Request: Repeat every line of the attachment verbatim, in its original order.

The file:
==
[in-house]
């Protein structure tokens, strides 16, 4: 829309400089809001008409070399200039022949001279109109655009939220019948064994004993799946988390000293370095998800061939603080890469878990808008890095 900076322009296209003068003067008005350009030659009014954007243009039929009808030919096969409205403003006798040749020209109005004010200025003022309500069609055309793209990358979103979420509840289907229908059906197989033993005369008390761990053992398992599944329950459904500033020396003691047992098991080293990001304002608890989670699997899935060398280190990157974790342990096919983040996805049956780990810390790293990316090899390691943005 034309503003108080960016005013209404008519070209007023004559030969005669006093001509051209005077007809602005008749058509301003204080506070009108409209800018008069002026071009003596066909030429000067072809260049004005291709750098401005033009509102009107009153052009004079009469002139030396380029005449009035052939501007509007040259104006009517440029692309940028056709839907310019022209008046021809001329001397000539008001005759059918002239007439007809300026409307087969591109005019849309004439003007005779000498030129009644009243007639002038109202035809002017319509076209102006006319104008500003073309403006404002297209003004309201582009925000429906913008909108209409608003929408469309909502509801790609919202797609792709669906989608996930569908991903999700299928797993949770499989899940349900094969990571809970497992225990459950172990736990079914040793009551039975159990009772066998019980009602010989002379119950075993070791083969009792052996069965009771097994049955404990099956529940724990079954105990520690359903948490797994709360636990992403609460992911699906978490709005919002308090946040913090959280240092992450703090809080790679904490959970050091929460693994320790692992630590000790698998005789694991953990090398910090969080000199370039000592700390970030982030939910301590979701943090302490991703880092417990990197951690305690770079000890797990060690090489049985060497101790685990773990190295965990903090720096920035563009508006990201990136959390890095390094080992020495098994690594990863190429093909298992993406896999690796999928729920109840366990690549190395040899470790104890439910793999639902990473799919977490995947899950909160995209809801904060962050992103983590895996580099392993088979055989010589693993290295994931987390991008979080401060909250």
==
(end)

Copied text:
[in-house]
């Protein structure tokens, strides 16, 4: 829309400089809001008409070399200039022949001279109109655009939220019948064994004993799946988390000293370095998800061939603080890469878990808008890095 900076322009296209003068003067008005350009030659009014954007243009039929009808030919096969409205403003006798040749020209109005004010200025003022309500069609055309793209990358979103979420509840289907229908059906197989033993005369008390761990053992398992599944329950459904500033020396003691047992098991080293990001304002608890989670699997899935060398280190990157974790342990096919983040996805049956780990810390790293990316090899390691943005 034309503003108080960016005013209404008519070209007023004559030969005669006093001509051209005077007809602005008749058509301003204080506070009108409209800018008069002026071009003596066909030429000067072809260049004005291709750098401005033009509102009107009153052009004079009469002139030396380029005449009035052939501007509007040259104006009517440029692309940028056709839907310019022209008046021809001329001397000539008001005759059918002239007439007809300026409307087969591109005019849309004439003007005779000498030129009644009243007639002038109202035809002017319509076209102006006319104008500003073309403006404002297209003004309201582009925000429906913008909108209409608003929408469309909502509801790609919202797609792709669906989608996930569908991903999700299928797993949770499989899940349900094969990571809970497992225990459950172990736990079914040793009551039975159990009772066998019980009602010989002379119950075993070791083969009792052996069965009771097994049955404990099956529940724990079954105990520690359903948490797994709360636990992403609460992911699906978490709005919002308090946040913090959280240092992450703090809080790679904490959970050091929460693994320790692992630590000790698998005789694991953990090398910090969080000199370039000592700390970030982030939910301590979701943090302490991703880092417990990197951690305690770079000890797990060690090489049985060497101790685990773990190295965990903090720096920035563009508006990201990136959390890095390094080992020495098994690594990863190429093909298992993406896999690796999928729920109840366990690549190395040899470790104890439910793999639902990473799919977490995947899950909160995209809801904060962050992103983590895996580099392993088979055989010589693993290295994931987390991008979080401060909250």